I’m a divorced dad with a 6-year old son and last year I got back into the dating scene, which has been stressful and strange. I’ve been out with a couple of women, but nothing has progressed much past the first or second date. That’s fine. I’m alright with just going out for dinner and drinks. In fact, it’s been pretty easy because I’ve never brought any dates home and I haven’t had to explain any new ladies to my son. But I’ve been seeing someone for the last couple of months and it’s getting pretty serious. She’s been over to my place but not when my son is home. So I haven’t introduced her. I’m kind of afraid to do that.

The last thing I want is for my son to get attached to a lady who he’ll have to say goodbye to. Also, I don’t even know how to explain her to him. Is she a friend? A good friend? A really good friend? How do I introduce my son to a woman that I’m honestly falling for, but who isn’t his mom? How do I protect him from getting his heart broken if it doesn’t work out for us?

Divorced Dad in Love,



It’s good to hear that you’re thinking about your kid and not just trying to bed some strange. I wish it were so with every divorced dad. (It’s not.) You have given your son the gift of ignorance, which is incredibly sweet of you. Of course, that will have to eventually change if you want to have anything approximating a normal relationship with someone you care about deeply. But before that change happens — before you reveal you have a new love — you want to make sure your son feels confident with the relationship that he has with you.

I’m a child of divorce and when I was about 10-years old, I spent a summer with my dad when he went back to college. He was a young guy then, and not afraid to live it up. More than once I met strange ladies at breakfast or slept on strange woman’s couch. It wasn’t ideal. But the real reason it was a bad scene wasn’t the sex, it was that we weren’t communicating well. Because of that, it colored our relationship.

I don’t know how long you’ve been divorced, but I’m hoping it’s been long enough that your kid has a sense of the new family dynamic. If you don’t know, ask him. Does he know that you and your ex-wife love him? Does he know it’s not his fault? Does he understand that no matter what you and your ex-wife will always be his mother and father no matter what? If he seems unclear on any of those points, then hold up on your introduction. You have some work to do. Your son needs to be in a stable place before you start throwing a love story at him.

During this process, you’re going to be want to be very assuring. Over-communicate. Don’t assume he gets what’s going on with you and your new girlfriend. He’s a kid. He does not get it. That said, don’t be coy about who this new woman is. She is your girlfriend. By six, he’ll have an idea what that means. Girlfriend talk starts to pop up around first grade. It’ll help him orient to the fact that this woman is more than a friend, which apparently she is.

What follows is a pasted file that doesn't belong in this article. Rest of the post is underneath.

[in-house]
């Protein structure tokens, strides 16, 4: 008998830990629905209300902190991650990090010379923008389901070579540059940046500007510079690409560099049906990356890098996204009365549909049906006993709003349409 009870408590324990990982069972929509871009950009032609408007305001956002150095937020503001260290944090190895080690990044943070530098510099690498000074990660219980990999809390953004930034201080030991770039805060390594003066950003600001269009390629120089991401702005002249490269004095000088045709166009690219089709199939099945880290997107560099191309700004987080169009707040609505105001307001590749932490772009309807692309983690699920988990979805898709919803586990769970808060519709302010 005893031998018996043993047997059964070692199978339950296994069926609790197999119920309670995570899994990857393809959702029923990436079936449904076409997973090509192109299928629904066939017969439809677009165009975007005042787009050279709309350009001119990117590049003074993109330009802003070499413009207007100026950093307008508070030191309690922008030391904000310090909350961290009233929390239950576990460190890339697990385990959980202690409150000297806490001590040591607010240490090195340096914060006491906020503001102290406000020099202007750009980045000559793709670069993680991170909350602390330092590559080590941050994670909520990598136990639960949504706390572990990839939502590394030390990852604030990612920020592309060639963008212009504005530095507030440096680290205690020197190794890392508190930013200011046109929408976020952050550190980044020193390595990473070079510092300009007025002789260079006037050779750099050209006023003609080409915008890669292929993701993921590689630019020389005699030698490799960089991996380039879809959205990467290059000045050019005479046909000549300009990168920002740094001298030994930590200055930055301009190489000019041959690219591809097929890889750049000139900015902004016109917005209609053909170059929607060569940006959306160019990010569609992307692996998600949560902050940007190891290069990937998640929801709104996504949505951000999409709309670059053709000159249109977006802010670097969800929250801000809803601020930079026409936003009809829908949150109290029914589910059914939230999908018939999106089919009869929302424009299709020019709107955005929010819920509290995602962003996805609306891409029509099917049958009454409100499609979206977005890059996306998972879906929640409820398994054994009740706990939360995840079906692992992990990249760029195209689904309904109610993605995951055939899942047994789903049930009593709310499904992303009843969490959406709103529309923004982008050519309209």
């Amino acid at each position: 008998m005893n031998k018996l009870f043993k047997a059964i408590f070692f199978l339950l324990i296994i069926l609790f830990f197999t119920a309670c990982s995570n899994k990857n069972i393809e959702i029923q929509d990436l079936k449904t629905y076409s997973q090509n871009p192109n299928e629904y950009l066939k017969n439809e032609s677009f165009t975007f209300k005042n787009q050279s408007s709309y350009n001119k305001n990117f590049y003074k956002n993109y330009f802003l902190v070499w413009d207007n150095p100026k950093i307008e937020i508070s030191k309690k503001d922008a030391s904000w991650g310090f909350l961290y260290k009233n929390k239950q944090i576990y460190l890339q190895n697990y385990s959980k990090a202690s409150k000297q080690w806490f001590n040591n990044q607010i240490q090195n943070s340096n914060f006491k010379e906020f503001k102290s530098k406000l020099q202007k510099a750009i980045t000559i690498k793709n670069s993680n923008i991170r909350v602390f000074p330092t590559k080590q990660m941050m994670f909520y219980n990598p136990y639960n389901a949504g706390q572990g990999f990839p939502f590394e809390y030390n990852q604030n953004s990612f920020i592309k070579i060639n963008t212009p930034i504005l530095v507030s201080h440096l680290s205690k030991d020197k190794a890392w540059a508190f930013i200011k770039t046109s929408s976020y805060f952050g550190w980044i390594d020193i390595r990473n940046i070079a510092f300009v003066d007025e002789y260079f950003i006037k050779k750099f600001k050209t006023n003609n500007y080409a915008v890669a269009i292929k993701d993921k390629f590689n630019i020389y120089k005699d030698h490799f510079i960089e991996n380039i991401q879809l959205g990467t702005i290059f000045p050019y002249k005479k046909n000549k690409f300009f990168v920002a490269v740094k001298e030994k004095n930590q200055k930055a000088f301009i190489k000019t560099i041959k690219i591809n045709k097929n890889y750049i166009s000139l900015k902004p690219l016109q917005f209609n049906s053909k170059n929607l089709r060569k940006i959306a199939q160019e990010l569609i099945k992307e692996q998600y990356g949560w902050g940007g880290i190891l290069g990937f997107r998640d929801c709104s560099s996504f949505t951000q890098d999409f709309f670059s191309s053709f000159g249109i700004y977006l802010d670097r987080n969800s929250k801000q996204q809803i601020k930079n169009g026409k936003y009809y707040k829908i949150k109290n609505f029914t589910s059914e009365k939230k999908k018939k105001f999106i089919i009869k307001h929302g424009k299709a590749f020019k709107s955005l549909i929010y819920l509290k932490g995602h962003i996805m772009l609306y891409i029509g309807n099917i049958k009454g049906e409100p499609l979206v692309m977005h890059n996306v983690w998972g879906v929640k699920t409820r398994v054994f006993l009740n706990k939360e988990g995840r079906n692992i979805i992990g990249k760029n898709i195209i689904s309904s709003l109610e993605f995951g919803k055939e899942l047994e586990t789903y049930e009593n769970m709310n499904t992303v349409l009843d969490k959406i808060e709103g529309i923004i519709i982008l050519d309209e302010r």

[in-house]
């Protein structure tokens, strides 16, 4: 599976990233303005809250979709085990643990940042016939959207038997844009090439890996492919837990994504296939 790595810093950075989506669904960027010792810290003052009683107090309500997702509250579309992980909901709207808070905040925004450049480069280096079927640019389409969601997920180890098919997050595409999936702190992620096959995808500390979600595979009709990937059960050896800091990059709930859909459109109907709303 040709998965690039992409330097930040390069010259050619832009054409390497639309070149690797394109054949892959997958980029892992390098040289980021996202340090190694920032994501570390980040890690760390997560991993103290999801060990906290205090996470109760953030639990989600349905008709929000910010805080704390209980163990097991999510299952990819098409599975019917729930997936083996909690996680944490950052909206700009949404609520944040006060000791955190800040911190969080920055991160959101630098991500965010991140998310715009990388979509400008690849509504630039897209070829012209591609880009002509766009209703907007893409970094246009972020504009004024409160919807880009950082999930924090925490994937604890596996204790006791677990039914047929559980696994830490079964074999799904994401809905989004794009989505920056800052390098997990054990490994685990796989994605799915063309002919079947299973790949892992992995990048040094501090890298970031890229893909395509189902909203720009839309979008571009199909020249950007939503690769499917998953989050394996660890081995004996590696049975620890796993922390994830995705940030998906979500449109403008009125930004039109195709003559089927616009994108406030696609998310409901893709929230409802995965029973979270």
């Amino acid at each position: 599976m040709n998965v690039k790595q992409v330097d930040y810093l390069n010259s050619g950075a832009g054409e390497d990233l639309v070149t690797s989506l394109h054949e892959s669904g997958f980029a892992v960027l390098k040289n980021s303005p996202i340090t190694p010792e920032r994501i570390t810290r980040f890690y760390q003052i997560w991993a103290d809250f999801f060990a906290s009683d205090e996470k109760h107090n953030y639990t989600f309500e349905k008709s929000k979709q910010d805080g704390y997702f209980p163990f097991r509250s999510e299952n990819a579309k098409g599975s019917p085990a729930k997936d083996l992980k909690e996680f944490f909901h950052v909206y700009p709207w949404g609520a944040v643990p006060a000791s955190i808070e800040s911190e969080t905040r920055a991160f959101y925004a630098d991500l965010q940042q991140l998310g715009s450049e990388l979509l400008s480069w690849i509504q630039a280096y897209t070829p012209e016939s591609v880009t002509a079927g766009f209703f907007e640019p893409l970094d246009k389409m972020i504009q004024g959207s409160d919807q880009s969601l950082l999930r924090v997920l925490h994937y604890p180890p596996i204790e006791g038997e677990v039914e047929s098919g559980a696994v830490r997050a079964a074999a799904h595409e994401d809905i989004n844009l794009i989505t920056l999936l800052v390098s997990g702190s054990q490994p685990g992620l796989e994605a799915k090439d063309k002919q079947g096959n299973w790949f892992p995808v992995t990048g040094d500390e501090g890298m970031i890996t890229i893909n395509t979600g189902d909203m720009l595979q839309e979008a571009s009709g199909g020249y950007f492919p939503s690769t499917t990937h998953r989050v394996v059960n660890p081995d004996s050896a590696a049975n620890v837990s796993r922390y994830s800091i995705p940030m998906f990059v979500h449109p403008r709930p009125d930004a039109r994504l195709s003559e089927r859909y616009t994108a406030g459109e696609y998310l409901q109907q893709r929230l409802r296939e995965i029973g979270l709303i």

Now to the introduction…. Make it fun. Make it low-key, but let your son know you’re introducing your girlfriend because you care about her and you wanted to make sure she knows your son, who you care about even more. And when you’re all together be as kind as possible. The fact is, he wasn’t around to see you build a relationship the first time. He’s watching and taking cues. Model healthy relationship behavior. Be the man you want him to be when he grows up. And, whatever you do, never, ever, bad mouth your ex in front of your kid. Especially not when he is with you and your girlfriend. That shit is destructive and will be destructive to his relationship with the new woman in your life.

If your kid feels cared-for, this should go fine. I wish you the best of luck.

That said. Luck changes. And here is where we’ll address your second question about protecting your boy from heartache. Despite your best intentions, you were not able to protect him or yourself from the heartbreak after you got married. What makes you think you can do it in another relationship? Though it might sound harsh, you need to recognize that the situation is never going to be in control. Heartbreak happens. People get hurt.

So, what can you do? Be the person that doesn’t break your kid’s heart. Love the hell out of him. As long as he has you, he has something to cling onto when things get stormy. And that’s ultimately what you owe him.

This article was originally published on